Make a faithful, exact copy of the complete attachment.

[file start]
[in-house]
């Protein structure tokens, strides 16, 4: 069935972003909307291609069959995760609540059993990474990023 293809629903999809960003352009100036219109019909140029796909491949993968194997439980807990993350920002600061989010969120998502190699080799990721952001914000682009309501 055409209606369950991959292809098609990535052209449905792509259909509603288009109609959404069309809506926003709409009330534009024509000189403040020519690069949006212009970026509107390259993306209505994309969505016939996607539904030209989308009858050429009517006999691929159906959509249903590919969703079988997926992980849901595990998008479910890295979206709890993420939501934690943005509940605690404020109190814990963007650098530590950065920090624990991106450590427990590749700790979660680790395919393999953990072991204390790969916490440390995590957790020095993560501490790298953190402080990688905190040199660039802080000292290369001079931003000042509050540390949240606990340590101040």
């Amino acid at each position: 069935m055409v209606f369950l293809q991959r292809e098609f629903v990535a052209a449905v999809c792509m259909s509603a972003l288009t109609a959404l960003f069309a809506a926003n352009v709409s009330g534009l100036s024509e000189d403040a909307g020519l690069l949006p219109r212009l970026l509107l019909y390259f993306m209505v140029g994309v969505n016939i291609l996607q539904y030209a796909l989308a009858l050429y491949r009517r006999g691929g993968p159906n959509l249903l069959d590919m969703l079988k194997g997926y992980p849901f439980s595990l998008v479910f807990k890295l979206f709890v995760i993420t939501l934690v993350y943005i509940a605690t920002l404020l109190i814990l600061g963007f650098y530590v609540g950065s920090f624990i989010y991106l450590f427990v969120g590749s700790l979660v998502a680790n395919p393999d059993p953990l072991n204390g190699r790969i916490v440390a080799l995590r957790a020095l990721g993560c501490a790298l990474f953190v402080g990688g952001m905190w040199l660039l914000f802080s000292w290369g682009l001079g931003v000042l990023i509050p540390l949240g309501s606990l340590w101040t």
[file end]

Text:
[in-house]
């Protein structure tokens, strides 16, 4: 069935972003909307291609069959995760609540059993990474990023 293809629903999809960003352009100036219109019909140029796909491949993968194997439980807990993350920002600061989010969120998502190699080799990721952001914000682009309501 055409209606369950991959292809098609990535052209449905792509259909509603288009109609959404069309809506926003709409009330534009024509000189403040020519690069949006212009970026509107390259993306209505994309969505016939996607539904030209989308009858050429009517006999691929159906959509249903590919969703079988997926992980849901595990998008479910890295979206709890993420939501934690943005509940605690404020109190814990963007650098530590950065920090624990991106450590427990590749700790979660680790395919393999953990072991204390790969916490440390995590957790020095993560501490790298953190402080990688905190040199660039802080000292290369001079931003000042509050540390949240606990340590101040």
């Amino acid at each position: 069935m055409v209606f369950l293809q991959r292809e098609f629903v990535a052209a449905v999809c792509m259909s509603a972003l288009t109609a959404l960003f069309a809506a926003n352009v709409s009330g534009l100036s024509e000189d403040a909307g020519l690069l949006p219109r212009l970026l509107l019909y390259f993306m209505v140029g994309v969505n016939i291609l996607q539904y030209a796909l989308a009858l050429y491949r009517r006999g691929g993968p159906n959509l249903l069959d590919m969703l079988k194997g997926y992980p849901f439980s595990l998008v479910f807990k890295l979206f709890v995760i993420t939501l934690v993350y943005i509940a605690t920002l404020l109190i814990l600061g963007f650098y530590v609540g950065s920090f624990i989010y991106l450590f427990v969120g590749s700790l979660v998502a680790n395919p393999d059993p953990l072991n204390g190699r790969i916490v440390a080799l995590r957790a020095l990721g993560c501490a790298l990474f953190v402080g990688g952001m905190w040199l660039l914000f802080s000292w290369g682009l001079g931003v000042l990023i509050p540390l949240g309501s606990l340590w101040t």